DeWet, CJ, Affleck, DG, Jacobsohn, E. “Inhaled prostacyclin is safe, effective, and affordable in patients with pulmonary hypertension, right heart dysfunction, and refractory hypoxemia after cardiothoracic surgery”. J Thorac Cardiovasc Surg. vol. 127. 2004. pp. 1058Patients with pulmonary hypertension following cardiac surgery were treated with inhaled prostacyclin, showing it to be safe, effective, and far less expensive than inhaled nitric oxide.

Jardin, F, Vieillard-Baron, A. “Acute cor pulmonale”. Curr Opin Crit Care. vol. 15. 2009. pp. 67Concise, sophisticated review focused on the impact of mechanical ventilation in patients with acute right heart syndromes.

Jardin, F, Vieillard-Baron, A. “Is there a safe plateau pressure in ARDS? The right heart only knows”. Intensive Care Med. vol. 33. 2007. pp. 444Lung-protective ventilation has probably reduced the incidence of acute cor pulmonale in ARDS patients.

Khan, TA, Schnickel, G, Ross, D. “A prospective, randomized, crossover pilot study of inhaled nitric oxide versus inhaled prostacyclin in heart transplant and lung transplant recipients”. J Thorac Cardiovasc Surg. vol. 138. 2009. pp. 1417Inhaled NO and prostacyclin had similar effects on pulmonary artery and central venous pressures, cardiac index, and mixed venous oxyhemoglobin saturation.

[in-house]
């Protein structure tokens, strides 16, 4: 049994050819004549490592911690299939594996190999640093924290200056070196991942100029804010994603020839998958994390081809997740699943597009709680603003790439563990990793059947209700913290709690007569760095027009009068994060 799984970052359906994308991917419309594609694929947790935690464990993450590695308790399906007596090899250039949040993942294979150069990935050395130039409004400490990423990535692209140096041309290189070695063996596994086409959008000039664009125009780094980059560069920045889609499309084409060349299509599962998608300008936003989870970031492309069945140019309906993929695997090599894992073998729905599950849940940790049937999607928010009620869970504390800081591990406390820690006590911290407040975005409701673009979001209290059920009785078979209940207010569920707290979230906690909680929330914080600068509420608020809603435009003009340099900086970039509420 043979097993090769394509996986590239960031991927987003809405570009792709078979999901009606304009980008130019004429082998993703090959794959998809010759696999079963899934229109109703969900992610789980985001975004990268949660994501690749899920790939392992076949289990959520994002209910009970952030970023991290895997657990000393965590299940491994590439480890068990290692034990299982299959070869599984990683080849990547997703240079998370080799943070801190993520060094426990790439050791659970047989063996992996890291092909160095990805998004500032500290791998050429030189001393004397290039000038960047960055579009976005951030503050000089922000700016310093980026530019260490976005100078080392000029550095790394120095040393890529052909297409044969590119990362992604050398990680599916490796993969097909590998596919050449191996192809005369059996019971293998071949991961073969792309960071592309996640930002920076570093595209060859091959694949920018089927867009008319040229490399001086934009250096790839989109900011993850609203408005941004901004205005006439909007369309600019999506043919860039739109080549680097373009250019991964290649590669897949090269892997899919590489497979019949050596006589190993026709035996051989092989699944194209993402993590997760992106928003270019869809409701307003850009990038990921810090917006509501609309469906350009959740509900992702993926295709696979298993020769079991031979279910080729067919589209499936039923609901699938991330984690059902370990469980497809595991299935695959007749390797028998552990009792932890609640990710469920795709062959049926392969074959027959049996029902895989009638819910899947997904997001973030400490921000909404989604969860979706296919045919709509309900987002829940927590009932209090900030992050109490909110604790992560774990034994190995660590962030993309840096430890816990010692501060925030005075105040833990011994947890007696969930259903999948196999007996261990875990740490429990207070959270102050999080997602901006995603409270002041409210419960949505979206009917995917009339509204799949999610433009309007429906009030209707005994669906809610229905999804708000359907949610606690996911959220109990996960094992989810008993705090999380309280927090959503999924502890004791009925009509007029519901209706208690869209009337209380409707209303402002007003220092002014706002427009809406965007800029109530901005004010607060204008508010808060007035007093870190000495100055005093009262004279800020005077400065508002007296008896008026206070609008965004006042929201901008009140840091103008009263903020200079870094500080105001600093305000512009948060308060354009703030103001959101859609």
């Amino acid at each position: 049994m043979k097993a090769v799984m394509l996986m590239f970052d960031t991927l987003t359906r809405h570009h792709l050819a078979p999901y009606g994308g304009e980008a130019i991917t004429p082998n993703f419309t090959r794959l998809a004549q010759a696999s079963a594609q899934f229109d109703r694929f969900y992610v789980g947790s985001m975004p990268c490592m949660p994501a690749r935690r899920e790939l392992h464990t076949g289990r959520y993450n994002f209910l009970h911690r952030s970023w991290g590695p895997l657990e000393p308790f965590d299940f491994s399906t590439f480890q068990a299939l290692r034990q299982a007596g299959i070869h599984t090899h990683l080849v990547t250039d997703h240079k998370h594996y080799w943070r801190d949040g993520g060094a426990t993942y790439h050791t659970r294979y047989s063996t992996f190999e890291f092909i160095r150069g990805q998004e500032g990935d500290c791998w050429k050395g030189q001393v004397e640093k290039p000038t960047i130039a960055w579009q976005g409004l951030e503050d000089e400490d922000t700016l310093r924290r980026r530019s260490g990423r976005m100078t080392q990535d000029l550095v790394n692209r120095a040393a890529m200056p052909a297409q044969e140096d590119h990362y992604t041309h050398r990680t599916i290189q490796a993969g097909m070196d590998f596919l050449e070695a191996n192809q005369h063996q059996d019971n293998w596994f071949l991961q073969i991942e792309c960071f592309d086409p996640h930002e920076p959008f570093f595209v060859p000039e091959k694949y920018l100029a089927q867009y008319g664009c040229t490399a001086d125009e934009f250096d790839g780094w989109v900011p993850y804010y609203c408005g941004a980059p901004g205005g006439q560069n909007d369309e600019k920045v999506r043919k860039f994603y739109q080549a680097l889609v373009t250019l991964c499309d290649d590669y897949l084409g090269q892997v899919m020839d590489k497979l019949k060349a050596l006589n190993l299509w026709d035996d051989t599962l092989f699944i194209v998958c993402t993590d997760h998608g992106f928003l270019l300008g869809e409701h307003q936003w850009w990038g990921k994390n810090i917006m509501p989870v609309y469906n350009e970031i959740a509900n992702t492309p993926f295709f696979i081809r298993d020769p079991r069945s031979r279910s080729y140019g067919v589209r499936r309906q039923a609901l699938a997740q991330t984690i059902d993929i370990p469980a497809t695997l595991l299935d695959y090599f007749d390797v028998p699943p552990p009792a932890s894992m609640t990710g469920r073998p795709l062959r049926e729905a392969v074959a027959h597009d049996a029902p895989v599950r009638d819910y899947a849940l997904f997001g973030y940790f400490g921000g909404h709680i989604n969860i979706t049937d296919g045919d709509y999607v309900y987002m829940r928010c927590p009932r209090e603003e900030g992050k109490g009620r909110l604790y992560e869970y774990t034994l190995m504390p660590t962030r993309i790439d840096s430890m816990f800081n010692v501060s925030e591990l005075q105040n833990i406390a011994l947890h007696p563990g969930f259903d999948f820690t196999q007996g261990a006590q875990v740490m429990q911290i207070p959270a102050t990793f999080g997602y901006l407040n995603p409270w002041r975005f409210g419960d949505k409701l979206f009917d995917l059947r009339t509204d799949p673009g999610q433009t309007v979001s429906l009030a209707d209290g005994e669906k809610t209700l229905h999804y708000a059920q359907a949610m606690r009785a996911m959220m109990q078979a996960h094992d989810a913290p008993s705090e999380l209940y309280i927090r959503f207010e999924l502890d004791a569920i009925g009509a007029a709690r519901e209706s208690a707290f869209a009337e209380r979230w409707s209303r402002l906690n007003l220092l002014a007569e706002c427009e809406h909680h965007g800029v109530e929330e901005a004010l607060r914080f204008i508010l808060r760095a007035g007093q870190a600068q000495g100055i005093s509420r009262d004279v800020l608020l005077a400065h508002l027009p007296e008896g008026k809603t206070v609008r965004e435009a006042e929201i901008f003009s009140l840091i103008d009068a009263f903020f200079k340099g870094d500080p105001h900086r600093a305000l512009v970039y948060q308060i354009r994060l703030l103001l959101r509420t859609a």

Kerbaul, F, Rondelet, B, Demester, J-P. “Effects of levosemindan versus dobutamine on pressure load-induced right ventricular failure”. Crit Care Med. vol. 34. 2006. pp. 2814Levosemindan has similar inotropic effects as dobutamine but with additional pulmonary vasodilating capability in an animal model of RV failure.

Kerbaul, F, Rondelet, B, Motte, S. “Effects of norepinephrine and dobutamine on pressure load-induced right ventricular failure”. Crit Care Med. vol. 32. 2004. pp. 1035Dobutamine is superior to norepinephrine in an animal model of RV failure.